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Can I Get an Amen, Somebody?

“For Yours is the kingdom and the power and the glory forever. Amen.” Matthew 6:13 

Humans have a tough time trusting one another, so we pack validating qualifiers into our conversations.  “I’m not kidding; I’m positive; Really?; You don’t mean it; I don’t believe it; I’m telling you the truth; Get out!; You’re lying to me!; Stop it!”  When we do answer in the affirmative, we attach conditions to our commitments.  We sometimes give an emotional yes.  We have even written the right to renege into our laws. 

So, what do you mean when you say, “Yes?”  Will you marry me?  What does it mean when a prospective spouse says, “Yes?”  Do you agree to buy this house?  What does it mean to sign on the dotted line?  Do you accept this job?  What does it mean to go to a new job?  Will you agree to this surgery?  What does it mean to sign for an operation?  Saying yes gives power and permission.  It means I accept all the terms, conditions, responsibilities, costs and risks that go along with this agreement.  Your signature says, “I affirm you, and I confirm my acceptance of this proposal.” One party initiates and the other party responds. 

Amen is an untranslated word.  It means true or faithful.  We say amen to affirm and confirm a statement.  When used at the beginning of a sentence, it emphasizes what is about to be said.  Used at the end of a sentence, it signifies agreement with and affirmation for a statement.  The Jews needed to hear God speak by the voice of the prophet and say Amen to their decisions. “And Benaiah the son of Jehoiada answered the king, and said, Amen: the LORD God of my lord the king say so too.”  1 Kings 1:36. Under Old Testament law, if a woman accused of adultery denied the charge, she had to drink the waters of jealousy.  She had to say “Amen, Amen,” as a personal confirmation to her denial.  Amen was attesting the praise of God in response to doctrine.  For instance, when the priest of God declared a truth about God, the people had to say, “Amen,” or “I agree, I concur.” “Blessed be the LORD God of Israel from everlasting, and to everlasting. Amen, and Amen.” Psalm 41:13.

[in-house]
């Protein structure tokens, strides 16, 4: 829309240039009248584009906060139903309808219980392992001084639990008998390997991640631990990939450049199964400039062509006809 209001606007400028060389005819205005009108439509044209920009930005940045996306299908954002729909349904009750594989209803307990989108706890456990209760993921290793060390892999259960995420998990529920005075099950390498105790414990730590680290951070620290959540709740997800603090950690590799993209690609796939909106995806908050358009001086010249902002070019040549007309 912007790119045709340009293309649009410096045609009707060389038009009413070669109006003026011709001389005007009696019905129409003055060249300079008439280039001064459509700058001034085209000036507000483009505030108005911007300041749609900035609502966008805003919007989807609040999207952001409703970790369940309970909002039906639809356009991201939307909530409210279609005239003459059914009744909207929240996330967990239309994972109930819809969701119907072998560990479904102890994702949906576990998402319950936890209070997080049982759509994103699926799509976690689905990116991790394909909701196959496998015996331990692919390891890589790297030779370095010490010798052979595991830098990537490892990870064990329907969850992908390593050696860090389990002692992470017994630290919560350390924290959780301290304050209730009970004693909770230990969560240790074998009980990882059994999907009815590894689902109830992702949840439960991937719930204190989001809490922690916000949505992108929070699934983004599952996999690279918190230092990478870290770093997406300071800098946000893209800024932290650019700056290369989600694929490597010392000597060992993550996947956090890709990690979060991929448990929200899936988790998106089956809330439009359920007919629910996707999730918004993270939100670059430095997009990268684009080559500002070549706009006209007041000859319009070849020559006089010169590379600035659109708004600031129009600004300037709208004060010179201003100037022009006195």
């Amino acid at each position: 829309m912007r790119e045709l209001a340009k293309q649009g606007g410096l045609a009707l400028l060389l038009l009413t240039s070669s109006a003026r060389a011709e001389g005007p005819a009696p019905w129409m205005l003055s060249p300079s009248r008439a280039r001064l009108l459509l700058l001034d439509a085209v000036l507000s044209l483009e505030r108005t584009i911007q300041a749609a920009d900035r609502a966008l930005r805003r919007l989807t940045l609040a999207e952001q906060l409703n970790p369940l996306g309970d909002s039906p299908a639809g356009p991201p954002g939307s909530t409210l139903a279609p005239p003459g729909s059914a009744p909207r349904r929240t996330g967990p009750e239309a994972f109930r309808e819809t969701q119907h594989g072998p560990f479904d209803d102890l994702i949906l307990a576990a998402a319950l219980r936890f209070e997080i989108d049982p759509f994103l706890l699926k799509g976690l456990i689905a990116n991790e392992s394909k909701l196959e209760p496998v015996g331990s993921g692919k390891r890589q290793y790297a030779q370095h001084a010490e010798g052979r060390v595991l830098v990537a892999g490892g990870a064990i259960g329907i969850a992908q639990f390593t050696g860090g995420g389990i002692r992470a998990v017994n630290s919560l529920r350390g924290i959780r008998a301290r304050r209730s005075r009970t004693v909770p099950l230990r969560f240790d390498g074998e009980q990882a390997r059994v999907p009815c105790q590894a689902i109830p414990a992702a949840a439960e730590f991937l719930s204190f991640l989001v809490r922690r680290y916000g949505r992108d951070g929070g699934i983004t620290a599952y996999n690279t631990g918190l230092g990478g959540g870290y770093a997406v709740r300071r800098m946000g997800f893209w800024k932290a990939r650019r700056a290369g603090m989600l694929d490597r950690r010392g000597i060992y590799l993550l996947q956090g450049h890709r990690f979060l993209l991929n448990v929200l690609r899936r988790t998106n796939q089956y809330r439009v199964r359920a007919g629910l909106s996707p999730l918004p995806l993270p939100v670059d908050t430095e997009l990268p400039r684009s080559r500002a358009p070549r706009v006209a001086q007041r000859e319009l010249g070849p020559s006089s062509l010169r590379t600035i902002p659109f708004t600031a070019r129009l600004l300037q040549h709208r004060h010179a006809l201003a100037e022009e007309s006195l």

Note the distinction between Yes and Amen.  Yes, is the DIVINE INITIATIVE.  “Let there be…” Amen, is the HUMAN RESPONSE.  “So be it…” In Jesus, we see both the divine initiative (Yes!), and the human response (Amen!). “For all the promises of God in him are yea, and in him Amen, unto the glory of God by us.” 2 Corinthians 1:20. When God initiated the need for a savior, Jesus became the human response. Jesus was both the Yes and the Amen! He was both the source and the response. 

God is still saying, “Yes,” but who is saying, “Amen?”  The bodily presence of Jesus is no longer here to respond.  That leaves us—the church.  The church is now the answer to the divine initiative.  God is now saying, “Can I get an amen, somebody?”  “And when He had come into the house, the blind men came to Him. And Jesus said to them, ‘Do you believe that I am able to do this?’ They said to Him, ‘Yes, Lord.’ And their eyes were opened. And Jesus sternly warned them, saying, ‘See that no one knows it.’  But when they had departed, they spread the news about Him in all that country. Matthew 9:28-31.

God has spoken.  He is waiting for your unconditional, eternal, irrevocable, “Amen!”  “Amen” to the Holy Ghost; “Amen” to service to Him; “Amen” to consecration; “Amen” to the Word of God.  Your human response answers to God’s divine “Yes!”

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